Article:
Sportswear brands go all out to target women consumers globally

by Apparel Resources

11-October-2017  |  8 mins read

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A decade ago, the sportwear market was driven by the concept of ‘cool’ brands that had products which could be identified with the notion, and reaped in profits. Market leaders like NIKE, Adidas, Under Armour, PUMA, each had their own set of loyalists, from celebrities, sports persons to the sports crazy common man. But of late, even as the sportswear segment continues to grow, it has a new and more demanding driver – ‘women’. According to findings by Allied Market Research, the sportswear category will grow at a CAGR of 4.3 per cent to reach a total market revenue worth US $ 184.6 billion by the year 2020. And though the men’s sportswear segment today constitutes around 52 per cent of the revenue and is the highest revenue-generating segment in the sports apparel market, every brand has realised the potential of the women’s segment that is expected to grow at a relatively higher CAGR of 5.7 per cent during the forecast period, as involvement of women in sporting and fitness activities increases across the globe.

Every sportswear brand has in the last one year added lines targeted specifically at the woman consumer. The momentum has now become so strong that even high street retailers including Next have gone ahead to introduce sportswear apparel sections that cater exclusively to women. Nike and JD Sports have opened up stores that are all-woman because of the trending size of women sportswear market. Significantly, the sport industry is encouraging collaborations between sports brands and fashion industry in order to produce new styles to cover the needs of the young and women segment that are significantly growing over the past years.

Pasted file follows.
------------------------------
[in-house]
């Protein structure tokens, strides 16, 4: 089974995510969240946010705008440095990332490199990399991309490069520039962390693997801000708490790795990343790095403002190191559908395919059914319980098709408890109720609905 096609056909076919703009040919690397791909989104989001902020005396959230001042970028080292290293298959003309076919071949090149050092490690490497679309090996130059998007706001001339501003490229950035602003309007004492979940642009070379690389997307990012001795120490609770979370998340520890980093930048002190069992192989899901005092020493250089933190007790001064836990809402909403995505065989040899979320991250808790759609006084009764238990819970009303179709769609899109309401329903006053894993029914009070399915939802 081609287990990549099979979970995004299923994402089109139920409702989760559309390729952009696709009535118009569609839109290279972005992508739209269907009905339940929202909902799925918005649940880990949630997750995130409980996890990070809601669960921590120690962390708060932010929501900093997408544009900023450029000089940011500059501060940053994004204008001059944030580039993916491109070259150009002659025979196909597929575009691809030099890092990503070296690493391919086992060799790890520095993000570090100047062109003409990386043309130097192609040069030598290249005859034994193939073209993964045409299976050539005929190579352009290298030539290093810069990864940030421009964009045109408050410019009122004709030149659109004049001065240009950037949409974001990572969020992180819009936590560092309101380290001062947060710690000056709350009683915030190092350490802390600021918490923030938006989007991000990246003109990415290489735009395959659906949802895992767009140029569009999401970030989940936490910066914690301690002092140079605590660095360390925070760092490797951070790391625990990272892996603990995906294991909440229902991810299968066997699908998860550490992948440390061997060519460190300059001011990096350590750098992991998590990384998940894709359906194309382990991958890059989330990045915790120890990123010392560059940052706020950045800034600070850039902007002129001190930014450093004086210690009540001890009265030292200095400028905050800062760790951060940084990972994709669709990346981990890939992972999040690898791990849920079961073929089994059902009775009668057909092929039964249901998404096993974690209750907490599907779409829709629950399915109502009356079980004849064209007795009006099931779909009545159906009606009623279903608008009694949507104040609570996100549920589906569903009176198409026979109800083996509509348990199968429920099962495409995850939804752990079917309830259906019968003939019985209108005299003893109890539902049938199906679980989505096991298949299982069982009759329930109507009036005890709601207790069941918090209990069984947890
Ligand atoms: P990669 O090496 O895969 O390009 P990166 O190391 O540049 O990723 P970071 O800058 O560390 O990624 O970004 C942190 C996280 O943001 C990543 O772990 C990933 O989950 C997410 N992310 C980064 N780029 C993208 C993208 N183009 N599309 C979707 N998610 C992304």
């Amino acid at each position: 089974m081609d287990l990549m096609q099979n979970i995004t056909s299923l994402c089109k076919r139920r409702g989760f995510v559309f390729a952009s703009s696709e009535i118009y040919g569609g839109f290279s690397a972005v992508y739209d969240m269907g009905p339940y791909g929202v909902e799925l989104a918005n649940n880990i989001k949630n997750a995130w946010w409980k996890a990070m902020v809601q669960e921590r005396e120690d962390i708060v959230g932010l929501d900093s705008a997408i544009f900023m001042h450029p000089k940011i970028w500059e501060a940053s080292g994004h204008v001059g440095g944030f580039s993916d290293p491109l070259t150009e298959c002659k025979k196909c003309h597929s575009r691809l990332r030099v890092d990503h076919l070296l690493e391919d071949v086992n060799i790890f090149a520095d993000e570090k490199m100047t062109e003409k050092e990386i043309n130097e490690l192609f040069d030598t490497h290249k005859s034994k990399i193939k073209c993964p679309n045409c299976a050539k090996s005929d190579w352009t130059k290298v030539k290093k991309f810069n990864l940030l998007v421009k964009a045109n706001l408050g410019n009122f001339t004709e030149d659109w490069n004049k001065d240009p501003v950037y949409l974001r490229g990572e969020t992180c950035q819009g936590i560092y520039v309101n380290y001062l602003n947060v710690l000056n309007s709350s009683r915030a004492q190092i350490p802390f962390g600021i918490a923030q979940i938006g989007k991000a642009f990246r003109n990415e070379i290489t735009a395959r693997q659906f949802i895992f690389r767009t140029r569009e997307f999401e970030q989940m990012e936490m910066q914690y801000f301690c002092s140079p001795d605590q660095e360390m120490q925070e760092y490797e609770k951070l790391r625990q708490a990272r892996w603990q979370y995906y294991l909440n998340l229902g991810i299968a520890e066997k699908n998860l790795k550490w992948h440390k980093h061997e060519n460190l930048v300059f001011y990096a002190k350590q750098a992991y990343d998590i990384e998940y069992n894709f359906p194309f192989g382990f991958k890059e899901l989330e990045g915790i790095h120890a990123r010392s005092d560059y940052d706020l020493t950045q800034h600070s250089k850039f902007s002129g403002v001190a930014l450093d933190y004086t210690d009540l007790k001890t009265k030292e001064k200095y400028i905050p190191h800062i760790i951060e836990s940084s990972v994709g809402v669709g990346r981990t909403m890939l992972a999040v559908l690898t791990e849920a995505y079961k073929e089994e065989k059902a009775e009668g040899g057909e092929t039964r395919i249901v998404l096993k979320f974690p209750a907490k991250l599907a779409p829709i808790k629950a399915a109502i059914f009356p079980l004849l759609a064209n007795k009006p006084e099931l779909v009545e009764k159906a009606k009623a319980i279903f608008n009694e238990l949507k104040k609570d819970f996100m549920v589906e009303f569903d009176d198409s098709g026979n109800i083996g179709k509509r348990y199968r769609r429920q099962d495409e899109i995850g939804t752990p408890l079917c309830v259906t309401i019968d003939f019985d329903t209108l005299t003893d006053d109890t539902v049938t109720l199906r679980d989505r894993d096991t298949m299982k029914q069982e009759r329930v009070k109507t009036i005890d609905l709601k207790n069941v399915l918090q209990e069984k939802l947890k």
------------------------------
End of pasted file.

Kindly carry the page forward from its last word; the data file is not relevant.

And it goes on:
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Brands go all out to woo women consumers…

Earlier this year, Nike made a massive push to lure female customers with the #BetterForIt campaign, and the push has led to a spike in sales. Now, Nike has launched a web-series called “Margo vs. Lily” as a part of that effort, creating quite a sensation. Though the push to corner the women’s sportswear market started earlier, the real thrust came at the end of 2015, and in 2016, the company announced its ambitious plan of turning women’s sportswear into a US $ 11 billion business by 2020, impacting its marketing budget, with spend up for the segment by 10 per cent year-on-year.

Under Armour, too has been aggressively zeroing in on its female-targeted marketing campaigns by enlisting stars like Gisele Bundchen and Misty Copeland to empower women. The catchphrase “I will what I want” sends a powerful message to consumers. The confidence of the company is reflected in the statement of its CEO, Kevin Plank, who has said he plans for the company’s women’s business to usurp that of its men’s business. According to the consulting firm Conlumino, Under Armour’s business approximately splits at about US $ 1.14 billion for women and US $ 2.69 billion for men.